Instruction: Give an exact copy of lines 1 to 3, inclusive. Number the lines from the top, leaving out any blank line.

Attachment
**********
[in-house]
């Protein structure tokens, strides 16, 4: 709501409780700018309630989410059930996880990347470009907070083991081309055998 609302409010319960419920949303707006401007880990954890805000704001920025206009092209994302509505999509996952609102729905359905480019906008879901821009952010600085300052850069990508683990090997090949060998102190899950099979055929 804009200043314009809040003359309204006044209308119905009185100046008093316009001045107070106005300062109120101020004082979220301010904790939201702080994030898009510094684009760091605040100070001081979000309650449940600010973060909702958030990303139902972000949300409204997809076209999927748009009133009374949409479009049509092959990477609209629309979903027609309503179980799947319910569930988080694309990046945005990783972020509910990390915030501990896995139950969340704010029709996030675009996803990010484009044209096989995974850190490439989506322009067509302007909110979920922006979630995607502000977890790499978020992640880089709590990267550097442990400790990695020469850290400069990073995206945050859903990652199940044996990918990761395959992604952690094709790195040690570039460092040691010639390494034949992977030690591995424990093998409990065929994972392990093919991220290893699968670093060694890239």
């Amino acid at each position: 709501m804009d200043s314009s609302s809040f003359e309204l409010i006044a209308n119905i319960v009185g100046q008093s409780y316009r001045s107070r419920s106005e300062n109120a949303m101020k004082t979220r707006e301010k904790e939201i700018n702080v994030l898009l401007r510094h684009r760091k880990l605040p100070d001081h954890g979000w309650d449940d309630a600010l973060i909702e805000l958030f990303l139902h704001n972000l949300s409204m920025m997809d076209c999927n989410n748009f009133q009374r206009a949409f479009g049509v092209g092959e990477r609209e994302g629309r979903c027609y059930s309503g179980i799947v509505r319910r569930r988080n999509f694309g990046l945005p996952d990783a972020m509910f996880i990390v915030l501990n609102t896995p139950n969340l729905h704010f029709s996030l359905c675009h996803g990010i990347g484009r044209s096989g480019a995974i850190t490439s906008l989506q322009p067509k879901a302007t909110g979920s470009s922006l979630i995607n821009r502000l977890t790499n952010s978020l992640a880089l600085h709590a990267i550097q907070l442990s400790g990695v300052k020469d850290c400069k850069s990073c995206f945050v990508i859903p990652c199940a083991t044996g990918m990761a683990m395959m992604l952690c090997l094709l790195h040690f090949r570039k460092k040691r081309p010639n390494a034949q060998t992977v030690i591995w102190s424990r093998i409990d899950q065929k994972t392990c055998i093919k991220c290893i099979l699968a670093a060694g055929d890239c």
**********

[in-house]
């Protein structure tokens, strides 16, 4: 709501409780700018309630989410059930996880990347470009907070083991081309055998 609302409010319960419920949303707006401007880990954890805000704001920025206009092209994302509505999509996952609102729905359905480019906008879901821009952010600085300052850069990508683990090997090949060998102190899950099979055929 804009200043314009809040003359309204006044209308119905009185100046008093316009001045107070106005300062109120101020004082979220301010904790939201702080994030898009510094684009760091605040100070001081979000309650449940600010973060909702958030990303139902972000949300409204997809076209999927748009009133009374949409479009049509092959990477609209629309979903027609309503179980799947319910569930988080694309990046945005990783972020509910990390915030501990896995139950969340704010029709996030675009996803990010484009044209096989995974850190490439989506322009067509302007909110979920922006979630995607502000977890790499978020992640880089709590990267550097442990400790990695020469850290400069990073995206945050859903990652199940044996990918990761395959992604952690094709790195040690570039460092040691010639390494034949992977030690591995424990093998409990065929994972392990093919991220290893699968670093060694890239």
């Amino acid at each position: 709501m804009d200043s314009s609302s809040f003359e309204l409010i006044a209308n119905i319960v009185g100046q008093s409780y316009r001045s107070r419920s106005e300062n109120a949303m101020k004082t979220r707006e301010k904790e939201i700018n702080v994030l898009l401007r510094h684009r760091k880990l605040p100070d001081h954890g979000w309650d449940d309630a600010l973060i909702e805000l958030f990303l139902h704001n972000l949300s409204m920025m997809d076209c999927n989410n748009f009133q009374r206009a949409f479009g049509v092209g092959e990477r609209e994302g629309r979903c027609y059930s309503g179980i799947v509505r319910r569930r988080n999509f694309g990046l945005p996952d990783a972020m509910f996880i990390v915030l501990n609102t896995p139950n969340l729905h704010f029709s996030l359905c675009h996803g990010i990347g484009r044209s096989g480019a995974i850190t490439s906008l989506q322009p067509k879901a302007t909110g979920s470009s922006l979630i995607n821009r502000l977890t790499n952010s978020l992640a880089l600085h709590a990267i550097q907070l442990s400790g990695v300052k020469d850290c400069k850069s990073c995206f945050v990508i859903p990652c199940a083991t044996g990918m990761a683990m395959m992604l952690c090997l094709l790195h040690f090949r570039k460092k040691r081309p010639n390494a034949q060998t992977v030690i591995w102190s424990r093998i409990d899950q065929k994972t392990c055998i093919k991220c290893i099979l699968a670093a060694g055929d890239c």